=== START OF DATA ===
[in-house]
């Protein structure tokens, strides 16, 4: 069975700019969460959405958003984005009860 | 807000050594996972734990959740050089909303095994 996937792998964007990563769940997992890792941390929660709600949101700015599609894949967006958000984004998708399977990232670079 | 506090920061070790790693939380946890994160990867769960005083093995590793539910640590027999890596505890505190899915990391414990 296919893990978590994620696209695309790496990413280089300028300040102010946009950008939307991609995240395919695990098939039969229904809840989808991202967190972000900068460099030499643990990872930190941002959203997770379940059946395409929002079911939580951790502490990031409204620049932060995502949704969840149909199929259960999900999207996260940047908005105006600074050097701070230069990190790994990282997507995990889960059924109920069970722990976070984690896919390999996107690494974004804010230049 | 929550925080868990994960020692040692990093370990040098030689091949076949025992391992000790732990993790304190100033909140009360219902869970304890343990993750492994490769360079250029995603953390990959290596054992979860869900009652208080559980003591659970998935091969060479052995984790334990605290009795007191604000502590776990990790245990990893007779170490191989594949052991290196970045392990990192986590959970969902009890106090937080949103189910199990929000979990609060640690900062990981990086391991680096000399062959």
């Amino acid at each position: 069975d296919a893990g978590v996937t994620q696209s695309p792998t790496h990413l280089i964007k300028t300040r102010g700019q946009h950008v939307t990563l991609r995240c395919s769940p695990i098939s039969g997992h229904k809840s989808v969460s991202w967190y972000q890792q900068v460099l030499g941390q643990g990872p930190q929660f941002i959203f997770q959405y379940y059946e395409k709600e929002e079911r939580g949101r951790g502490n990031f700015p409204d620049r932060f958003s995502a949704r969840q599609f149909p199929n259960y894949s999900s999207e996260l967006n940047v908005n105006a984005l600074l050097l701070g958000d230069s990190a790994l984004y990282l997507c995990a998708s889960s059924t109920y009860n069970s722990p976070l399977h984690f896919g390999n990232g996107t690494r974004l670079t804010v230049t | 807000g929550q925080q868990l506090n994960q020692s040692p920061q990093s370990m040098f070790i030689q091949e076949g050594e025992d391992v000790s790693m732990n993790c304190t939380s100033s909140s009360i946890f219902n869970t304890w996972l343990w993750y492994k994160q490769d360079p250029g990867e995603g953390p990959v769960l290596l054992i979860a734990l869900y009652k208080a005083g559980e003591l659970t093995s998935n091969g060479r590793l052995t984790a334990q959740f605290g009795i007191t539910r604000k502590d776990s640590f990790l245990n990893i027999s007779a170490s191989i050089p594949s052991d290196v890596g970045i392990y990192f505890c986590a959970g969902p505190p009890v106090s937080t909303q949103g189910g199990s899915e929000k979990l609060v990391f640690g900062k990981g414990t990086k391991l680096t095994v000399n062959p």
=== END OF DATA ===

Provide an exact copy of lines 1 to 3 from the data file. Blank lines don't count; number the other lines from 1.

[in-house]
């Protein structure tokens, strides 16, 4: 069975700019969460959405958003984005009860 | 807000050594996972734990959740050089909303095994 996937792998964007990563769940997992890792941390929660709600949101700015599609894949967006958000984004998708399977990232670079 | 506090920061070790790693939380946890994160990867769960005083093995590793539910640590027999890596505890505190899915990391414990 296919893990978590994620696209695309790496990413280089300028300040102010946009950008939307991609995240395919695990098939039969229904809840989808991202967190972000900068460099030499643990990872930190941002959203997770379940059946395409929002079911939580951790502490990031409204620049932060995502949704969840149909199929259960999900999207996260940047908005105006600074050097701070230069990190790994990282997507995990889960059924109920069970722990976070984690896919390999996107690494974004804010230049 | 929550925080868990994960020692040692990093370990040098030689091949076949025992391992000790732990993790304190100033909140009360219902869970304890343990993750492994490769360079250029995603953390990959290596054992979860869900009652208080559980003591659970998935091969060479052995984790334990605290009795007191604000502590776990990790245990990893007779170490191989594949052991290196970045392990990192986590959970969902009890106090937080949103189910199990929000979990609060640690900062990981990086391991680096000399062959």
């Amino acid at each position: 069975d296919a893990g978590v996937t994620q696209s695309p792998t790496h990413l280089i964007k300028t300040r102010g700019q946009h950008v939307t990563l991609r995240c395919s769940p695990i098939s039969g997992h229904k809840s989808v969460s991202w967190y972000q890792q900068v460099l030499g941390q643990g990872p930190q929660f941002i959203f997770q959405y379940y059946e395409k709600e929002e079911r939580g949101r951790g502490n990031f700015p409204d620049r932060f958003s995502a949704r969840q599609f149909p199929n259960y894949s999900s999207e996260l967006n940047v908005n105006a984005l600074l050097l701070g958000d230069s990190a790994l984004y990282l997507c995990a998708s889960s059924t109920y009860n069970s722990p976070l399977h984690f896919g390999n990232g996107t690494r974004l670079t804010v230049t | 807000g929550q925080q868990l506090n994960q020692s040692p920061q990093s370990m040098f070790i030689q091949e076949g050594e025992d391992v000790s790693m732990n993790c304190t939380s100033s909140s009360i946890f219902n869970t304890w996972l343990w993750y492994k994160q490769d360079p250029g990867e995603g953390p990959v769960l290596l054992i979860a734990l869900y009652k208080a005083g559980e003591l659970t093995s998935n091969g060479r590793l052995t984790a334990q959740f605290g009795i007191t539910r604000k502590d776990s640590f990790l245990n990893i027999s007779a170490s191989i050089p594949s052991d290196v890596g970045i392990y990192f505890c986590a959970g969902p505190p009890v106090s937080t909303q949103g189910g199990s899915e929000k979990l609060v990391f640690g900062k990981g414990t990086k391991l680096t095994v000399n062959p």